The Birth of Words

Freshen Your Phrasing in 2016

In the Death of Words, I listed my top 10 candidates for the vocabulary dustbin. Now that we’ve made some room in our brains, let’s welcome my top 10 new words and phrases for the second half of 2016.

What were my criteria? The word or phrase had to sound new and fresh, but not unfamiliar or forced, like those odd names for conglomerates. It had to be easy to say, vivid, and just memorable enough to encourage others to adopt it as their own. Lastly, it had to be useful. It needed to replace a worn-out synonym or stake out some fresh ground in our lexis landscape.

To find my new top 10, I scanned dozens of master vocabulary lists for everything from spelunking to cosmology and tested them out in meetings and conversations with unsuspecting colleagues and friends. Some terms that I liked — hoarfrost and homosphere — simply died in mid-air like virga, rain that evaporates before it hits the ground. Others clearly connected.

Let the word games begin.

10. Cairn: This Celtic word for a pile of stones used to mark a trail is a fresh replacement for milestone, which is starting to roll down the hill to anachronism. Where are the cairns? Say that in a meeting and heads will turn, first quizzically, then in a good way.

9. Draft or Drafter: A great cycling term, it translates well to the business world — and almost everywhere else. When you take the lead and battle the headwinds, the drafters are conserving their energy by hanging close behind. Turn sideways every now and then and blow them away.

8. Alan Smithee: This is the pseudonym directors once used when their films were so altered by others that they no longer wanted to be associated with the work. There are plenty of projects over which we lose control. Reassign the bungled messes to Alan Smithee.

7. LNT: A backpacker’s acronym for Leave No Trace, this can be incorporated into everything from the dinner dishes and meeting detritus to bureaucratic intrigue. Clearly not a favorite of Ayn Rand hero types, it fits well with the more collectivist, web-of-life ethic that is beginning to emerge.

6. Bench work: Admittedly a confusing addition to those who work in laboratory environments, this bowling term is stealthy shorthand for ideas, conversations, or actions that psych-out opponents. It may be time to strike.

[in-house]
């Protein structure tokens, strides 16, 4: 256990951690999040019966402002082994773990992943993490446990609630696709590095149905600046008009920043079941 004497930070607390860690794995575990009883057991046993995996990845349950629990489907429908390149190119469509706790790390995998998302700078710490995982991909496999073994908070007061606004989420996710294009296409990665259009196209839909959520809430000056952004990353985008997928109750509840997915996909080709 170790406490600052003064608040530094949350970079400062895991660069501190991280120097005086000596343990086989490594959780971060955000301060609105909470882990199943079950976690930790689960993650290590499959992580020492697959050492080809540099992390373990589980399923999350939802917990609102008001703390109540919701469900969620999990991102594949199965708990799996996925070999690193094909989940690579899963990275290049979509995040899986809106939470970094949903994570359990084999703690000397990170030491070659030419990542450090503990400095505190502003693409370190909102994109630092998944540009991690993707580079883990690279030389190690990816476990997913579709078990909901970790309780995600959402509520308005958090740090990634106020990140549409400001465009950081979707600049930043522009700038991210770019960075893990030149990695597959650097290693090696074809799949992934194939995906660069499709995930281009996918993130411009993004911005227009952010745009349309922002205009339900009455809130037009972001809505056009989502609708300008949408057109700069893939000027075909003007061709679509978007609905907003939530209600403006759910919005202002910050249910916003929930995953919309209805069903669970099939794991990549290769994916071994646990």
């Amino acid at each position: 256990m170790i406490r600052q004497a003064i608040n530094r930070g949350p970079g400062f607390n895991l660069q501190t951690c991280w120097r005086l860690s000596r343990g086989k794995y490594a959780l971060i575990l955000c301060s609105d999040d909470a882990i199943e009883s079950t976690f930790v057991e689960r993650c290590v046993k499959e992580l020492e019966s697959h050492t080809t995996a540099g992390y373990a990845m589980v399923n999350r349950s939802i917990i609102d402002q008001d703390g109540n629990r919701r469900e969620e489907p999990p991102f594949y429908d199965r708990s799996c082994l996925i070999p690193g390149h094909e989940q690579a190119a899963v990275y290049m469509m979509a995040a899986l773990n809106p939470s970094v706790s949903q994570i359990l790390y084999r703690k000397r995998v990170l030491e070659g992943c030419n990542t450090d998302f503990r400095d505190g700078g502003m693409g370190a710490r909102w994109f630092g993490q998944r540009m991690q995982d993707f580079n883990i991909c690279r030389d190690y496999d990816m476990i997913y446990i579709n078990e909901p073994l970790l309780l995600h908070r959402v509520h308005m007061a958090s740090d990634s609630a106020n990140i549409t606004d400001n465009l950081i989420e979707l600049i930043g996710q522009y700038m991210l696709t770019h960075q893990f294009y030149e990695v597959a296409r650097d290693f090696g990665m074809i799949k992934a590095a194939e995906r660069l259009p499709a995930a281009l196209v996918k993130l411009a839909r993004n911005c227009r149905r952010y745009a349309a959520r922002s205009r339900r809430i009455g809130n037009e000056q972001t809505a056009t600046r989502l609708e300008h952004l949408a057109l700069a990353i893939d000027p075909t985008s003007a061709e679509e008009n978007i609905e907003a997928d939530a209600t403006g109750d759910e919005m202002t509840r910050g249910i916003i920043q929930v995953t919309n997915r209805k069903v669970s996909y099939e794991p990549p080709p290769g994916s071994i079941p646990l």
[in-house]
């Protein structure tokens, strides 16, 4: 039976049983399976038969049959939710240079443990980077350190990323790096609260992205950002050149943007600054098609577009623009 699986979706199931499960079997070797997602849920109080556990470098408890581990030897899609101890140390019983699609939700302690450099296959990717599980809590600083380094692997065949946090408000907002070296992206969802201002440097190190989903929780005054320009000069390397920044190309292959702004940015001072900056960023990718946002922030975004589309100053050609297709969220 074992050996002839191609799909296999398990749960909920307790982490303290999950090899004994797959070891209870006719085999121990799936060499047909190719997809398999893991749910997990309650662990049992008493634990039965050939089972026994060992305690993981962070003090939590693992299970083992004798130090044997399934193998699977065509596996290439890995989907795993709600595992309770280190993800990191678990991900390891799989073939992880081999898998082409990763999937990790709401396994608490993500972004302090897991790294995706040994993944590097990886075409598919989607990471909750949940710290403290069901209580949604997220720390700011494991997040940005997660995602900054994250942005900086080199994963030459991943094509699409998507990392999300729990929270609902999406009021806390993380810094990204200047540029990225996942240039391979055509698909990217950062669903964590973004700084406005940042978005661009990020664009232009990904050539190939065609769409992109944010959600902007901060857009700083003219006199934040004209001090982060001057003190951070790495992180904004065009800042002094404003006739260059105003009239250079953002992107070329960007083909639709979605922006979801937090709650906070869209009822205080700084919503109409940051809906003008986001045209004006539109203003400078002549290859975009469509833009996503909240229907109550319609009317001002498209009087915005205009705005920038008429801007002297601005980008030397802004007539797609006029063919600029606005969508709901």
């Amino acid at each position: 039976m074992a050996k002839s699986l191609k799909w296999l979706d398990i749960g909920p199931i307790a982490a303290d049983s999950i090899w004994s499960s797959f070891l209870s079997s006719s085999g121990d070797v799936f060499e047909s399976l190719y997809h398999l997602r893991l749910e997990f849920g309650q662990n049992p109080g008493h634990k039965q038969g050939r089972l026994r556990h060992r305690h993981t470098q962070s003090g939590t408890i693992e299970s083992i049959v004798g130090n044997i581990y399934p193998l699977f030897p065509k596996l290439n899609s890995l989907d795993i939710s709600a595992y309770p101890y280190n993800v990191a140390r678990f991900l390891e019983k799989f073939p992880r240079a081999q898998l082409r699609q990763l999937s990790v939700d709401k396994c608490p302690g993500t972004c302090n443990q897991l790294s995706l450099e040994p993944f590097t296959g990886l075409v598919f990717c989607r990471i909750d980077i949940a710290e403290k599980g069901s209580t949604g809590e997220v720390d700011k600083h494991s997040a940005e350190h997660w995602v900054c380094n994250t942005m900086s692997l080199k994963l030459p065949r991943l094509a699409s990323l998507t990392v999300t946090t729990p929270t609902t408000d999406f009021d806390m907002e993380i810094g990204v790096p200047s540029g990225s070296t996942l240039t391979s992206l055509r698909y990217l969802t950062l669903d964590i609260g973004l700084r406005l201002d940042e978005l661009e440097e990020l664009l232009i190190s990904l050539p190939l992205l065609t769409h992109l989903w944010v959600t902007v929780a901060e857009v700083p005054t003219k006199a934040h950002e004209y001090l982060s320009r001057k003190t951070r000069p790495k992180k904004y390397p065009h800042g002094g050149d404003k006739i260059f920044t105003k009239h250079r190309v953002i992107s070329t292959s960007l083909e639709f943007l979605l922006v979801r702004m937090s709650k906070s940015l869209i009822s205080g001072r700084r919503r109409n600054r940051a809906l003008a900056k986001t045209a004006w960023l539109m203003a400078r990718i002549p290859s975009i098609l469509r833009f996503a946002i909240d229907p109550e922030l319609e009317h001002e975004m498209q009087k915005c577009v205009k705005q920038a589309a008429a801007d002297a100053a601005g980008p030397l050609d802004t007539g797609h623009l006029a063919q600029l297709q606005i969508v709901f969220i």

5. Cloud deck: This is an antidote to all those who keep going “down in the weeds.” Staying above the cloud deck suggests that you are taking a high and long view of the world, where you can see clearly and far. The term might also serve as a welcome replacement for that creaky cliché — the 30,000-foot-level.

4. Evolved star: This astronomical term for a star that has used up most of its fuel and is at the end of its life cycle is far better choice than those mean-spirited alternatives: has been and washed up. Being an evolved star sounds regal and allows one’s dimming light to be recognized for its enduring warmth.

3. Fall through the ropes: To have something “fall through the cracks” is a common expression — and an occasional excuse — particularly among those who lose sight of details. Fall through the ropes is not a weaseling “oops” term designed to deflect. It is, instead, a transparent admission designed to acknowledge honesty in defeat. It means you got knocked out of the ring, or you would like to do the same to a rival.

2. Power 10: In a close race, rowers know that when they hear the call for a Power 10 they dig deep for 10 of their best and most powerful strokes. Given the teamwork and collaboration that is becoming our deadline-driven, workplace norm, Power 10 should move into the lexicon quickly and deservedly.

1. Bootsy: An emerging word from Oakland, California, the capital of urban slang, it means beyond terrible. As new words go, it has the perfect ring of the familiar-turned-sassy, and with everything from the global climate to presidential politics turning sour, there will be innumerable ways to weave it into the conversation. But as bootsy transitions from the streets to the conference room, use it sparingly. Otherwise your ham-handed expression will be an example to why the word was created in the first place.

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